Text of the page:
Lives of the fellows

Frederick James Conway

b.14 Sept 1921 d.25 May 1998
MB BChir Cantab(1946) PhD Lond(1955) MD Cantab(1956) MRCP(1976) FRCP(1980)

James Conway was a physician and physiologist who made a substantial contribution to the management and understanding of the mechanisms by which blood pressure may be raised in hypertension. He made his mark in each of the posts he held in a distinguished and unusually varied career spanning fifty years.

He qualified in medicine from Cambridge and St Bartholomew’s Hospital Medical School in 1946. He was first a lecturer in physiology at Charing Cross, but then returned to clinical medicine, albeit with a strong research base, as an associate professor at the University of Michigan. In his years there he gained an international reputation for his work on the pathophysiology of circulatory disorders, as one of the pioneers in the measurement of the output of the healthy and diseased heart. He went on to a full professorship in medicine at Georgetown University in Washington DC, before a family crisis led to the difficult decision to leave this prestigious appointment and return to Britain in 1970.

On his return he sought a post with the pharmaceutical division of ICI. Within three years he became manager of the biology department. This was another fruitful period and Conway’s expertise in circulatory physiology was integral to the successful introduction of the new generation of beta-blocking drugs for the treatment of hypertension.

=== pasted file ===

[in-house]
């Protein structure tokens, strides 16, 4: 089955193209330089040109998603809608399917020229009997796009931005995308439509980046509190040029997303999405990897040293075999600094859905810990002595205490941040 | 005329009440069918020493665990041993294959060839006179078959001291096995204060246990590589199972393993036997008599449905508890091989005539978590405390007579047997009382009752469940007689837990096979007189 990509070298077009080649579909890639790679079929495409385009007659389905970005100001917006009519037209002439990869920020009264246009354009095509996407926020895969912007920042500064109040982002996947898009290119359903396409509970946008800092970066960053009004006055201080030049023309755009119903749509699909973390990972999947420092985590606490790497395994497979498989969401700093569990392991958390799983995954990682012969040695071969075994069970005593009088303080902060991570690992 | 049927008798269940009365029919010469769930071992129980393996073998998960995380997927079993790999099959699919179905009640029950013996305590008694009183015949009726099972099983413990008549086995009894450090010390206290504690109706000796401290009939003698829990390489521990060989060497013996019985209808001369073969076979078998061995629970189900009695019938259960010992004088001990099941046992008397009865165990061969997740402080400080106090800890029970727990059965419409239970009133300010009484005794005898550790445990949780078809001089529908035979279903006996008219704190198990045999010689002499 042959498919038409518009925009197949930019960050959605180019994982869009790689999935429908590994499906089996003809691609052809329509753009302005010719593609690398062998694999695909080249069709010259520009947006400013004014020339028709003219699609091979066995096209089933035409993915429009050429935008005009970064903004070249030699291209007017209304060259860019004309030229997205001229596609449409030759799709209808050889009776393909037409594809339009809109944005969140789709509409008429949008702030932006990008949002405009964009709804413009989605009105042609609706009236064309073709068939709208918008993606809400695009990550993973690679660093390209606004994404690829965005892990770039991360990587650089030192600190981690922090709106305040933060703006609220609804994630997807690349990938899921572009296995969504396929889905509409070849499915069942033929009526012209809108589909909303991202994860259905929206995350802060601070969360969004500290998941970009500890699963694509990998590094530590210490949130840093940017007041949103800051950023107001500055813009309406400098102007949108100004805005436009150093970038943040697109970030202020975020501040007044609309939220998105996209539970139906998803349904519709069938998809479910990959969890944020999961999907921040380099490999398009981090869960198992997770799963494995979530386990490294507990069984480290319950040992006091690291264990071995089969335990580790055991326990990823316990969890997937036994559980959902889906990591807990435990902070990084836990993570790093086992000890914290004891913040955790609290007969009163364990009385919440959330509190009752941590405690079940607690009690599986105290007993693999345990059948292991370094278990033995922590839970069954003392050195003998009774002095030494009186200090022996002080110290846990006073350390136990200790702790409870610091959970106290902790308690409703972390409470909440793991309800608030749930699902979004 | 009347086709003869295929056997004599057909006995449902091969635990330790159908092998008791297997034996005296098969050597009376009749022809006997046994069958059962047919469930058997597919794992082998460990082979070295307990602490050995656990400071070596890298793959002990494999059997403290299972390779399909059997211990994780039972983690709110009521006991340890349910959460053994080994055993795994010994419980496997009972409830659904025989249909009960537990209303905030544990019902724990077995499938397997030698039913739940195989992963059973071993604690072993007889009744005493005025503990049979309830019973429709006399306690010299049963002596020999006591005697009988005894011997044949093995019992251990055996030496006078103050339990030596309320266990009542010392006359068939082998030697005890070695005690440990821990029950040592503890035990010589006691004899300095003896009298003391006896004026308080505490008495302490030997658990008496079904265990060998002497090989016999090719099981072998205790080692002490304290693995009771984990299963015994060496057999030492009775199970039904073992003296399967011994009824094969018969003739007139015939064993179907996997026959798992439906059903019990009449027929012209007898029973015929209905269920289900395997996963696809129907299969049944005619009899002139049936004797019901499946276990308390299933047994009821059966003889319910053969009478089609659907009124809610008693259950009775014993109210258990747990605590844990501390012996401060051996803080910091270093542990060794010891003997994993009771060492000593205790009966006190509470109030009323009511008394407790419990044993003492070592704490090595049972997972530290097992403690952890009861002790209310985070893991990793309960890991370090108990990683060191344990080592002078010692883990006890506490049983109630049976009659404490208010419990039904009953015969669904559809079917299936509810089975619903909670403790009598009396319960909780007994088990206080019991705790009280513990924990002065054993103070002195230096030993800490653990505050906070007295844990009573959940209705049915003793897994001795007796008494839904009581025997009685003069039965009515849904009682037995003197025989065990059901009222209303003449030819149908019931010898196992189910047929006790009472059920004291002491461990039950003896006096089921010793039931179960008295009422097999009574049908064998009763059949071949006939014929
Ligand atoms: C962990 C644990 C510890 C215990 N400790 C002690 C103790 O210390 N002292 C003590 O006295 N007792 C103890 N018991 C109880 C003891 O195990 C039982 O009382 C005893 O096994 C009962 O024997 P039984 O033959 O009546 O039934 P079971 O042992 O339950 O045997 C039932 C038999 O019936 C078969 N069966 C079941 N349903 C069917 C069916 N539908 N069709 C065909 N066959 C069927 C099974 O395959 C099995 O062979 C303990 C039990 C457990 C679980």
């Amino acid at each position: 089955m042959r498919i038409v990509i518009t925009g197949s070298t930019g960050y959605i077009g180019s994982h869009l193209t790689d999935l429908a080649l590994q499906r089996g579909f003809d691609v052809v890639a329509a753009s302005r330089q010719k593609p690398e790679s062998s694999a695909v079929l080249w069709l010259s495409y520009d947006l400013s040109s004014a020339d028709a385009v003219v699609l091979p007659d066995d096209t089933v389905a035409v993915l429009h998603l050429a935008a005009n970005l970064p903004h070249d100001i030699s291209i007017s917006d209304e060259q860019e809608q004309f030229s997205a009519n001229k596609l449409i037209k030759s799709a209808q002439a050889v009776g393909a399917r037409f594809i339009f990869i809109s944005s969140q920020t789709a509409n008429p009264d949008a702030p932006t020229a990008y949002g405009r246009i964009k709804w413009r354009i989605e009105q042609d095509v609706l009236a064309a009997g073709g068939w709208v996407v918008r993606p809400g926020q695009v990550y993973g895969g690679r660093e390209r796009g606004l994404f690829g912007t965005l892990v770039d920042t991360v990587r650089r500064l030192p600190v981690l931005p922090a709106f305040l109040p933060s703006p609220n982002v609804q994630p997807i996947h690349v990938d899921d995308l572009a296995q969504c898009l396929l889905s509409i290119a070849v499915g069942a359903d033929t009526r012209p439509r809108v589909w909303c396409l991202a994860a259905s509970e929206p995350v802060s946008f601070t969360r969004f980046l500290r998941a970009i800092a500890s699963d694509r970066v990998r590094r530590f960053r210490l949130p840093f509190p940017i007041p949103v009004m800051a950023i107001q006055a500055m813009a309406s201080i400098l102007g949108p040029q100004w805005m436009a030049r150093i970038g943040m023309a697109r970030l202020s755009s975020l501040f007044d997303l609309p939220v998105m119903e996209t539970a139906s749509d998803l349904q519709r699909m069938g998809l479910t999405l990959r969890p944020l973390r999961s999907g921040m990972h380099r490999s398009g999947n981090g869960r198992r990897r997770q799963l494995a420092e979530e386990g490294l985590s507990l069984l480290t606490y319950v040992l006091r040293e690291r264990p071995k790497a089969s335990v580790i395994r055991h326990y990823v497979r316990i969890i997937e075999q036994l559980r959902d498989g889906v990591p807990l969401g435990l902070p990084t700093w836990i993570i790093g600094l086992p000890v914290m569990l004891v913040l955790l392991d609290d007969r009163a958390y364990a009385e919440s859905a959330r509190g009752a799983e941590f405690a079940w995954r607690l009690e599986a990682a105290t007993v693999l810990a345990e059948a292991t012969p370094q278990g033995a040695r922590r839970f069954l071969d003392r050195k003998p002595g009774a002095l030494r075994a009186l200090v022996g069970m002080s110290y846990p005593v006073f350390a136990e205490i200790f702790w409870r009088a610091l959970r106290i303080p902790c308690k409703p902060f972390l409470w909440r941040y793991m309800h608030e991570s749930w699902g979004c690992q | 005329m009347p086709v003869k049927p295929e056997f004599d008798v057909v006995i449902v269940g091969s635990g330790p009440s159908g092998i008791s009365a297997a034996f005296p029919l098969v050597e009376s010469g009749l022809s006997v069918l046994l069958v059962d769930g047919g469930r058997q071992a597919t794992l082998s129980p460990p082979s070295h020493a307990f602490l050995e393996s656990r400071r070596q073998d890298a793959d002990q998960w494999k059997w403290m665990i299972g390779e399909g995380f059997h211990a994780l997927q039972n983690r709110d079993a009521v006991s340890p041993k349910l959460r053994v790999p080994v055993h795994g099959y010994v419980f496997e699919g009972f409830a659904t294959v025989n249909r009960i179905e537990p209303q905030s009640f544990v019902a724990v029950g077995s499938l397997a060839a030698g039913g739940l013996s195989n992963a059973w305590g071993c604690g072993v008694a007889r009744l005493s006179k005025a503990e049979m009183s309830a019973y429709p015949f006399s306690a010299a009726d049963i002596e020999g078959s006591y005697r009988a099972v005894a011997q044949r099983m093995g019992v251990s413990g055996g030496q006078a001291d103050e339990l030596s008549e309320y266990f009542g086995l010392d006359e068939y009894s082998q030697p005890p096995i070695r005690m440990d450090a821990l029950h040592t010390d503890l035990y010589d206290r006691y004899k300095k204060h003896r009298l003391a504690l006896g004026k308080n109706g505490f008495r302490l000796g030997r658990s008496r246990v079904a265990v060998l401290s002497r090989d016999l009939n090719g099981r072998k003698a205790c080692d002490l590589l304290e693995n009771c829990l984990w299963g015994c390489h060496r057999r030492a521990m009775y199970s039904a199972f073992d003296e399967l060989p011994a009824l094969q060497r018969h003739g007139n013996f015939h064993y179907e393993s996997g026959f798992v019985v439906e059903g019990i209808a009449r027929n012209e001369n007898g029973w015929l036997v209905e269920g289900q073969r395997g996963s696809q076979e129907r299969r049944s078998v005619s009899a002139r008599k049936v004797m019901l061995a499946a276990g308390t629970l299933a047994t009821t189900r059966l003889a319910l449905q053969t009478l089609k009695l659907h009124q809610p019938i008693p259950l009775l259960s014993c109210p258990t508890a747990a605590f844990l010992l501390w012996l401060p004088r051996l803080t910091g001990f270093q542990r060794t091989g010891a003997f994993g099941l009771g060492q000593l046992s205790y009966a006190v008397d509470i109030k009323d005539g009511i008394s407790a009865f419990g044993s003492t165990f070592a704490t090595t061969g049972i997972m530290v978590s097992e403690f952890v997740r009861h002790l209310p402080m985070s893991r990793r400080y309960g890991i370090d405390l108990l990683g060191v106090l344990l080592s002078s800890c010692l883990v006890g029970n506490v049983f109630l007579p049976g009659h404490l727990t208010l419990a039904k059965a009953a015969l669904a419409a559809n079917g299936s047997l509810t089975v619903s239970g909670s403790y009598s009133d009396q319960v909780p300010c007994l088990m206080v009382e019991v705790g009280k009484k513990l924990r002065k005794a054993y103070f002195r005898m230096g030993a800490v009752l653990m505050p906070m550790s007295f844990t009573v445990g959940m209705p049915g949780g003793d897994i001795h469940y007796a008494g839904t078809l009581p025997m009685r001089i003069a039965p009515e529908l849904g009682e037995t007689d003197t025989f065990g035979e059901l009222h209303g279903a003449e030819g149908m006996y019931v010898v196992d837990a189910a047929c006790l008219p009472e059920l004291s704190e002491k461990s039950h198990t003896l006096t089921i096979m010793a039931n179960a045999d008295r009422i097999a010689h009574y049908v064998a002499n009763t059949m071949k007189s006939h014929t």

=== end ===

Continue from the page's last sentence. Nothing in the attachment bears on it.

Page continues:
He retired from ICI in 1980 and went to Oxford as an honorary physician in the department of cardiovascular medicine. Here he continued to work in the laboratory and in the hypertension clinic until a few weeks before he died. Although he was forced to give up personal responsibility for the care of patients when he reached the age of 70, he was still seen as a guiding hand by his younger colleagues at the clinic. It was in the laboratory, though, that he was happiest and at his best and where he performed seminal and highly regarded work on the technique and interpretation of ambulatory blood pressure recording. He also developed simple but ingenious methods of assessing new anti-hypertensive drugs in clinical trials.

James Conway was a modest man, unconcerned by title or position, and content for the quality of his work to make his reputation. He was generous with his time and with his ideas, which he was always willing to share with others. His own high standards and evident enthusiasm for the work in hand made him a role model and father figure for the many young research fellows passing through his laboratory over eighteen years.

He published extensively in high quality journals. Among his awards were the Folkow award for integrated physiology given by the European Society of Hypertension and the Ciba Foundation award for research on ageing. Conway was also an established investigator of the American Heart Association.

John Ledingham

[References:The Times 11 June 1998;Brit.med.J.,1998,317,418]

(Volume XI, page 123)

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